Posted July 9th, 2012

We regularly get the question if we can solve the following problem: a customer started out with an AD forest containing only a single domain. And because universal groups used to be rather costly in terms of replication between DCs before windows 2008 (in short, all the members of the group were sent over the line when a member was added or removed), they organized access to their resources (such as their file systems) via global security groups.

But then a second domain was introduced into their forest, for whatever reason (business expansion, business take-over, merging businesses, etc). And access to resources in one domain needed to be granted to users in the other domain.

But, users from one domain cannot be added as members to a global security group in another domain…

We see different costumers tackle this problem in the same ways. First they simply try to convert global groups to domain local groups. This works, but only for groups that aren’t themselves member of another global or universal group.

Next they decide to create a parallel group structure with newly created domain local groups, only to find out that this constitutes an immense amount of work. You will not believe the excel sheets we have seen — pieces of art in their own right. Art of the most depressing kind, that is. Because in order to recreate your group structure, you have to find out which groups have been granted access to which parts of your file systems. Once this new structure is implemented, you can never be sure that you have everything covered. So, apart from the work, a nagging ‘did we have it all’ remains.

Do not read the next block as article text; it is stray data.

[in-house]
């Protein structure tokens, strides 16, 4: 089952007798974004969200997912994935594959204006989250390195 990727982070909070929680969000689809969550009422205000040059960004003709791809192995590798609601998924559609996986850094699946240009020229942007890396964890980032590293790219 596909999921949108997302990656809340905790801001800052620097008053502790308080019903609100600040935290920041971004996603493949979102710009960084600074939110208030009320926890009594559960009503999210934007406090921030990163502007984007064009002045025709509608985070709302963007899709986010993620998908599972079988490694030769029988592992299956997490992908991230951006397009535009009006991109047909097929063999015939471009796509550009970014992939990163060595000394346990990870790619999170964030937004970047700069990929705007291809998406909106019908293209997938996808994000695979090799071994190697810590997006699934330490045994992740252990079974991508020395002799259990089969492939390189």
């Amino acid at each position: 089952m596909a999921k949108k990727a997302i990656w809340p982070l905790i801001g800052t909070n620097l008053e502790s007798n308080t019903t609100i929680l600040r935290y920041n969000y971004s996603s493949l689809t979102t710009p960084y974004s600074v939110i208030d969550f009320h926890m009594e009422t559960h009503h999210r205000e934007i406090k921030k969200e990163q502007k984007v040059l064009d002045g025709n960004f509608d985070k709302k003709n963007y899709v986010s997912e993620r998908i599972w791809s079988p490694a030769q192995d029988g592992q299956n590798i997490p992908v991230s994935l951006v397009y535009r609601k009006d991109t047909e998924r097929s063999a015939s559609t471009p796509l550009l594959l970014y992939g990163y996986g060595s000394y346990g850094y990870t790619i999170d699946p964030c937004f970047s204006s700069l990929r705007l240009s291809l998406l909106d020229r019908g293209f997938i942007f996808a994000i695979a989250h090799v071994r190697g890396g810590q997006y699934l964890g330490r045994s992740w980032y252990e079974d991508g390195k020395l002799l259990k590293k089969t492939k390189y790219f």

The solution to this problem is surprisingly simple and safe. Here are the steps you have to take for each group that you need to convert:SupDuck

1. Create a new Global or Universal Security Group.
2. Make the members of your original group member of this new group.
3. Make the new group member of the groups your original group was member of.
4. Remove the members from your original group.
5. Remove your original group from the groups it was member of.
6. Convert your original group from a global or universal group to a Domain Local Group.
7. Make the new group member of your original group.

Notice that you no longer need to find out which rights have been granted to which resources. The question is irrelevant, because the rights to your resources, such as your file systems, haven’t changed. Futhermore, your nestled group membership structure remains intact.

The only thing that’s changed is that your original group is now a domain local group, to which you can now add users from another domain, allowing you to grant access to resources in one domain to users from another domain.

You can follow the procedure mentioned above. The simplest way to perform this conversion, however, is with AdminPlus...

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